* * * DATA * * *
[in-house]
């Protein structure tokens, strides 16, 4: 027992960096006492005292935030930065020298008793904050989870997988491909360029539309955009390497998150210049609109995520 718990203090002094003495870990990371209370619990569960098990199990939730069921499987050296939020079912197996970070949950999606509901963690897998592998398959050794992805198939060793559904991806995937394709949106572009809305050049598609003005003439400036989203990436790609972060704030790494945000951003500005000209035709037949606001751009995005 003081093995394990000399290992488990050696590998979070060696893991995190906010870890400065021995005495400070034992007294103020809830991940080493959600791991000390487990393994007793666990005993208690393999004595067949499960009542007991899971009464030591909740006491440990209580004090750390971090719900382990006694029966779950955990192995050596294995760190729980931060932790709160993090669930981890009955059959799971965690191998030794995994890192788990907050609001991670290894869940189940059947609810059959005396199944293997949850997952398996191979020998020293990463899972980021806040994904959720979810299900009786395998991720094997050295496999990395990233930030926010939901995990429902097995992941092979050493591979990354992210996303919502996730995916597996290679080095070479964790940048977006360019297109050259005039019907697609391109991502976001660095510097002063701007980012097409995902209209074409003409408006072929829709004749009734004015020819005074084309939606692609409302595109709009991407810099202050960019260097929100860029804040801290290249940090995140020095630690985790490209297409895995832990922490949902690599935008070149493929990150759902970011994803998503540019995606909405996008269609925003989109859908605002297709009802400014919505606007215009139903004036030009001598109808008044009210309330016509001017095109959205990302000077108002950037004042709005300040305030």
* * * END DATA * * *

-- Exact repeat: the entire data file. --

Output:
[in-house]
């Protein structure tokens, strides 16, 4: 027992960096006492005292935030930065020298008793904050989870997988491909360029539309955009390497998150210049609109995520 718990203090002094003495870990990371209370619990569960098990199990939730069921499987050296939020079912197996970070949950999606509901963690897998592998398959050794992805198939060793559904991806995937394709949106572009809305050049598609003005003439400036989203990436790609972060704030790494945000951003500005000209035709037949606001751009995005 003081093995394990000399290992488990050696590998979070060696893991995190906010870890400065021995005495400070034992007294103020809830991940080493959600791991000390487990393994007793666990005993208690393999004595067949499960009542007991899971009464030591909740006491440990209580004090750390971090719900382990006694029966779950955990192995050596294995760190729980931060932790709160993090669930981890009955059959799971965690191998030794995994890192788990907050609001991670290894869940189940059947609810059959005396199944293997949850997952398996191979020998020293990463899972980021806040994904959720979810299900009786395998991720094997050295496999990395990233930030926010939901995990429902097995992941092979050493591979990354992210996303919502996730995916597996290679080095070479964790940048977006360019297109050259005039019907697609391109991502976001660095510097002063701007980012097409995902209209074409003409408006072929829709004749009734004015020819005074084309939606692609409302595109709009991407810099202050960019260097929100860029804040801290290249940090995140020095630690985790490209297409895995832990922490949902690599935008070149493929990150759902970011994803998503540019995606909405996008269609925003989109859908605002297709009802400014919505606007215009139903004036030009001598109808008044009210309330016509001017095109959205990302000077108002950037004042709005300040305030």